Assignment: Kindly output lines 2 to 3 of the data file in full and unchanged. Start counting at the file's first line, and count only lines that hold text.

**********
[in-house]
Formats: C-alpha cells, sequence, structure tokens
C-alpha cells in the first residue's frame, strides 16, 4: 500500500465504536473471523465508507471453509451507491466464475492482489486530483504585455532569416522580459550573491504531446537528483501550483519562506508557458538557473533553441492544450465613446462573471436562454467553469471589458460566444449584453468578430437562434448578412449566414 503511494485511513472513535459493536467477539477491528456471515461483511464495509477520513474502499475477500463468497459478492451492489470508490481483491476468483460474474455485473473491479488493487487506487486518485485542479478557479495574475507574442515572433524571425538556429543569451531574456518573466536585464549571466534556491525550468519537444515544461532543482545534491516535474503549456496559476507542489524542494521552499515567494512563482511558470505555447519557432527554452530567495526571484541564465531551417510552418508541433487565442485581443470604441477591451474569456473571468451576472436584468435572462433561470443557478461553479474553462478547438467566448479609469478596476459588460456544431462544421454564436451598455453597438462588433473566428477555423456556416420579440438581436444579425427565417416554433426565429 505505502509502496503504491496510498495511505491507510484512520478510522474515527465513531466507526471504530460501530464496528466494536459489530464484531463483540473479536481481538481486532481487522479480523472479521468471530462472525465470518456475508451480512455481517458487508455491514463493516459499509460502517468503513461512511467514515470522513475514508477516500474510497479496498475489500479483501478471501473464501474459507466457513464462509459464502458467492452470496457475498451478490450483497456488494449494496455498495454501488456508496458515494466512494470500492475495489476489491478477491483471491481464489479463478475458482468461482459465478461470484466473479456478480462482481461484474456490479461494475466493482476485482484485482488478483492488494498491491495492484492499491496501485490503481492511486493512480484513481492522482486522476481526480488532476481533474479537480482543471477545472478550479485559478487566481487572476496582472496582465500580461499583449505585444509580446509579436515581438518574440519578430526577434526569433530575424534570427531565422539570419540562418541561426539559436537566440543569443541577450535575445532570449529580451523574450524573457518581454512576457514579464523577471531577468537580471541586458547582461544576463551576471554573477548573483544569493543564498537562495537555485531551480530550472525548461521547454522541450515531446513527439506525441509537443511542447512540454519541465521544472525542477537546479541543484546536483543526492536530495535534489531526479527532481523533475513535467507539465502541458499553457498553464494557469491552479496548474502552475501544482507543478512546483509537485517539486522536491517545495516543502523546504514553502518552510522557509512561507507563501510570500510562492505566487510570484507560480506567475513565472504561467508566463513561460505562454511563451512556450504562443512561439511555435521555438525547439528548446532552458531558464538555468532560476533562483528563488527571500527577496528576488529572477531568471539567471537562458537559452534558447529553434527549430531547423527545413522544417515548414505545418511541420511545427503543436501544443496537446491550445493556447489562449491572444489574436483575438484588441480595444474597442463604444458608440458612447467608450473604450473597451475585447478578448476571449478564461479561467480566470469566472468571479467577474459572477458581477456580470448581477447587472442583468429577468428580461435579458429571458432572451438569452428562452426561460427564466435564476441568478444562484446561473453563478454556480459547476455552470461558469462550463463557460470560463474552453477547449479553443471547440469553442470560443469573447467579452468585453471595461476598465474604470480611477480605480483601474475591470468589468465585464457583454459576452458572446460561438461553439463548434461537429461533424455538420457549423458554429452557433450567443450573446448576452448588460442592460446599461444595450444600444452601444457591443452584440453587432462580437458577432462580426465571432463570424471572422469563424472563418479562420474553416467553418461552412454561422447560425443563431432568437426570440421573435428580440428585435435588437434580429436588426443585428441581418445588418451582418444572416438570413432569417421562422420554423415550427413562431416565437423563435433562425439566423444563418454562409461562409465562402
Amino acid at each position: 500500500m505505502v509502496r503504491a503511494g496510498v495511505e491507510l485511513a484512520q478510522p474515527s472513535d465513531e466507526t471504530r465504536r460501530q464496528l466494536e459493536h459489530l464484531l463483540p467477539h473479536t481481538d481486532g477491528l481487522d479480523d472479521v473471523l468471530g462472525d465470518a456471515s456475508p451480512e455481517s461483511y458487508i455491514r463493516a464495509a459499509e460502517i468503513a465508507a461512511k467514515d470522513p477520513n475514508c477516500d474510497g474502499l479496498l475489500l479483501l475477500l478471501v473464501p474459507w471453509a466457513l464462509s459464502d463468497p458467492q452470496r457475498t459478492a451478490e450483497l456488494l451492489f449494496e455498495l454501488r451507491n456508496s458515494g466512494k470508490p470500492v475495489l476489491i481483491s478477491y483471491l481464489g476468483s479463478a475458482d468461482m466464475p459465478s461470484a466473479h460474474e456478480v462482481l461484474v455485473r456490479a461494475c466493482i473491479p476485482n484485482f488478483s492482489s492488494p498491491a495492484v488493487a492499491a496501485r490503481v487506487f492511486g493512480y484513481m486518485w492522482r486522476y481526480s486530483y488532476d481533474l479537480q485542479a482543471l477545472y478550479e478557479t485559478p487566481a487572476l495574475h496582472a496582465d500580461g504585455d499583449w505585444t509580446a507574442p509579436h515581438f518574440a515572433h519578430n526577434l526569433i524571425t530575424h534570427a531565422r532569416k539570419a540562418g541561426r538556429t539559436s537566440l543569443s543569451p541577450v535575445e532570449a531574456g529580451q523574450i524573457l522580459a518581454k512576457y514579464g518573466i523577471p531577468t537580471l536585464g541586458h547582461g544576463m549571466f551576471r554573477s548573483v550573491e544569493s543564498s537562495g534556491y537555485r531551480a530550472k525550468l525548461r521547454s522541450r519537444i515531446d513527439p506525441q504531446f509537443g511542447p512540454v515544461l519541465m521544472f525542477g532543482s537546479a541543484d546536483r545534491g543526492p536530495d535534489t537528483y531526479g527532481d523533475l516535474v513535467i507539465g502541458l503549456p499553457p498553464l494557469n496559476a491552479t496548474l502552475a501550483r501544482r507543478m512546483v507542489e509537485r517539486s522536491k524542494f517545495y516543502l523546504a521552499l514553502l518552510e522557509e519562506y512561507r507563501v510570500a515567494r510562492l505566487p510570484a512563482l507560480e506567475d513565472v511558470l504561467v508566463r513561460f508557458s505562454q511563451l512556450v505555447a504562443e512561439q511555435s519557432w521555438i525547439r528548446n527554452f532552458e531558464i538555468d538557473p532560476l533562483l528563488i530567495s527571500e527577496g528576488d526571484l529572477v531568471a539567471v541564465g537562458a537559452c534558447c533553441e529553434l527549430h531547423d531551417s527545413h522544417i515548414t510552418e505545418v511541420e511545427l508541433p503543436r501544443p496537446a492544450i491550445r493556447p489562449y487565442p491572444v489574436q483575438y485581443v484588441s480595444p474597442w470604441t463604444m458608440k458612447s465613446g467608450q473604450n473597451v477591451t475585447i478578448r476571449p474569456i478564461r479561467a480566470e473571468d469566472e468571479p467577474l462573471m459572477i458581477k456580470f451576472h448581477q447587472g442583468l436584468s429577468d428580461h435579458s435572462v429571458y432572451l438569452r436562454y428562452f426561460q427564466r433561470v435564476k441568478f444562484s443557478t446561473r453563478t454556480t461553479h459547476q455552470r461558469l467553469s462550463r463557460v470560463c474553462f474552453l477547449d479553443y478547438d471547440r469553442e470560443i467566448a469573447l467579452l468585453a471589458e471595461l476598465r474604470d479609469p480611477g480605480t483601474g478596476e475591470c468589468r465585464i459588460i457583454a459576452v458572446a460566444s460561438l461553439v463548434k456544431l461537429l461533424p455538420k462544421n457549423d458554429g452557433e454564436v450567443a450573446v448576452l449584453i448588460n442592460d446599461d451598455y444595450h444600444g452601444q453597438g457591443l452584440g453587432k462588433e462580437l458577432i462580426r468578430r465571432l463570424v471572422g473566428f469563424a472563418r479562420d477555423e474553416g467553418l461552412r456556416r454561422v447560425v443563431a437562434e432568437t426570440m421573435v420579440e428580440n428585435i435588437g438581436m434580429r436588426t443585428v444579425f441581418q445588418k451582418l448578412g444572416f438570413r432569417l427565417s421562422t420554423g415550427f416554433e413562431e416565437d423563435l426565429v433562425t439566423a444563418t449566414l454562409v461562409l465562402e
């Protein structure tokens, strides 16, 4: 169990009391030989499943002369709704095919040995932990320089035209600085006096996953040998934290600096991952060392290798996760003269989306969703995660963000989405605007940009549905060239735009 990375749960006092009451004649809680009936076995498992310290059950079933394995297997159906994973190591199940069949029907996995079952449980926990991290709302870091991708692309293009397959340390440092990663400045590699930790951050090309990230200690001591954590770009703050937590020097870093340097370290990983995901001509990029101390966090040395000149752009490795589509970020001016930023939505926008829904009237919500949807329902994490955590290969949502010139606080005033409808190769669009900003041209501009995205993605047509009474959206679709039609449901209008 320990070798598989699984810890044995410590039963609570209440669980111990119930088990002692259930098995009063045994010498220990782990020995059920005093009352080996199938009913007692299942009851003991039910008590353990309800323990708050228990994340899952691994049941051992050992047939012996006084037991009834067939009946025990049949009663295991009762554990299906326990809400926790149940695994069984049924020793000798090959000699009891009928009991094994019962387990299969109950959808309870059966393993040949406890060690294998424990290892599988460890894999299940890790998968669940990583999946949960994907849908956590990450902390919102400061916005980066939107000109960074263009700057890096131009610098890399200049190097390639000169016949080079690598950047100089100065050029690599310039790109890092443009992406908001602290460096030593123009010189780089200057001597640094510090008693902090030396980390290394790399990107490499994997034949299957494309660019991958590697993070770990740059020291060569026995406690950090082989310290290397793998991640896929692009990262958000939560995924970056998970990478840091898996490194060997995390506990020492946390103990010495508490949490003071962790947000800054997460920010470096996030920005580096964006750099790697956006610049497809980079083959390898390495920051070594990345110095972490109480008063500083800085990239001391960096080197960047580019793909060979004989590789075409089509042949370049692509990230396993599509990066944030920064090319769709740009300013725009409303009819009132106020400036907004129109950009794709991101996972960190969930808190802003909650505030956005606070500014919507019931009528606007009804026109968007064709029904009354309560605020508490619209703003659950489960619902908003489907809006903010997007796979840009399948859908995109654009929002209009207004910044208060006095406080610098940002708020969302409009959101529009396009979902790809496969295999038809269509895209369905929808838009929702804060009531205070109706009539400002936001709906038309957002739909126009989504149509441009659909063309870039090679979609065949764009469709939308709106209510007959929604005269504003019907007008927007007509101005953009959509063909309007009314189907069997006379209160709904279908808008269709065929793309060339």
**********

Formats: C-alpha cells, sequence, structure tokens
C-alpha cells in the first residue's frame, strides 16, 4: 500500500465504536473471523465508507471453509451507491466464475492482489486530483504585455532569416522580459550573491504531446537528483501550483519562506508557458538557473533553441492544450465613446462573471436562454467553469471589458460566444449584453468578430437562434448578412449566414 503511494485511513472513535459493536467477539477491528456471515461483511464495509477520513474502499475477500463468497459478492451492489470508490481483491476468483460474474455485473473491479488493487487506487486518485485542479478557479495574475507574442515572433524571425538556429543569451531574456518573466536585464549571466534556491525550468519537444515544461532543482545534491516535474503549456496559476507542489524542494521552499515567494512563482511558470505555447519557432527554452530567495526571484541564465531551417510552418508541433487565442485581443470604441477591451474569456473571468451576472436584468435572462433561470443557478461553479474553462478547438467566448479609469478596476459588460456544431462544421454564436451598455453597438462588433473566428477555423456556416420579440438581436444579425427565417416554433426565429 505505502509502496503504491496510498495511505491507510484512520478510522474515527465513531466507526471504530460501530464496528466494536459489530464484531463483540473479536481481538481486532481487522479480523472479521468471530462472525465470518456475508451480512455481517458487508455491514463493516459499509460502517468503513461512511467514515470522513475514508477516500474510497479496498475489500479483501478471501473464501474459507466457513464462509459464502458467492452470496457475498451478490450483497456488494449494496455498495454501488456508496458515494466512494470500492475495489476489491478477491483471491481464489479463478475458482468461482459465478461470484466473479456478480462482481461484474456490479461494475466493482476485482484485482488478483492488494498491491495492484492499491496501485490503481492511486493512480484513481492522482486522476481526480488532476481533474479537480482543471477545472478550479485559478487566481487572476496582472496582465500580461499583449505585444509580446509579436515581438518574440519578430526577434526569433530575424534570427531565422539570419540562418541561426539559436537566440543569443541577450535575445532570449529580451523574450524573457518581454512576457514579464523577471531577468537580471541586458547582461544576463551576471554573477548573483544569493543564498537562495537555485531551480530550472525548461521547454522541450515531446513527439506525441509537443511542447512540454519541465521544472525542477537546479541543484546536483543526492536530495535534489531526479527532481523533475513535467507539465502541458499553457498553464494557469491552479496548474502552475501544482507543478512546483509537485517539486522536491517545495516543502523546504514553502518552510522557509512561507507563501510570500510562492505566487510570484507560480506567475513565472504561467508566463513561460505562454511563451512556450504562443512561439511555435521555438525547439528548446532552458531558464538555468532560476533562483528563488527571500527577496528576488529572477531568471539567471537562458537559452534558447529553434527549430531547423527545413522544417515548414505545418511541420511545427503543436501544443496537446491550445493556447489562449491572444489574436483575438484588441480595444474597442463604444458608440458612447467608450473604450473597451475585447478578448476571449478564461479561467480566470469566472468571479467577474459572477458581477456580470448581477447587472442583468429577468428580461435579458429571458432572451438569452428562452426561460427564466435564476441568478444562484446561473453563478454556480459547476455552470461558469462550463463557460470560463474552453477547449479553443471547440469553442470560443469573447467579452468585453471595461476598465474604470480611477480605480483601474475591470468589468465585464457583454459576452458572446460561438461553439463548434461537429461533424455538420457549423458554429452557433450567443450573446448576452448588460442592460446599461444595450444600444452601444457591443452584440453587432462580437458577432462580426465571432463570424471572422469563424472563418479562420474553416467553418461552412454561422447560425443563431432568437426570440421573435428580440428585435435588437434580429436588426443585428441581418445588418451582418444572416438570413432569417421562422420554423415550427413562431416565437423563435433562425439566423444563418454562409461562409465562402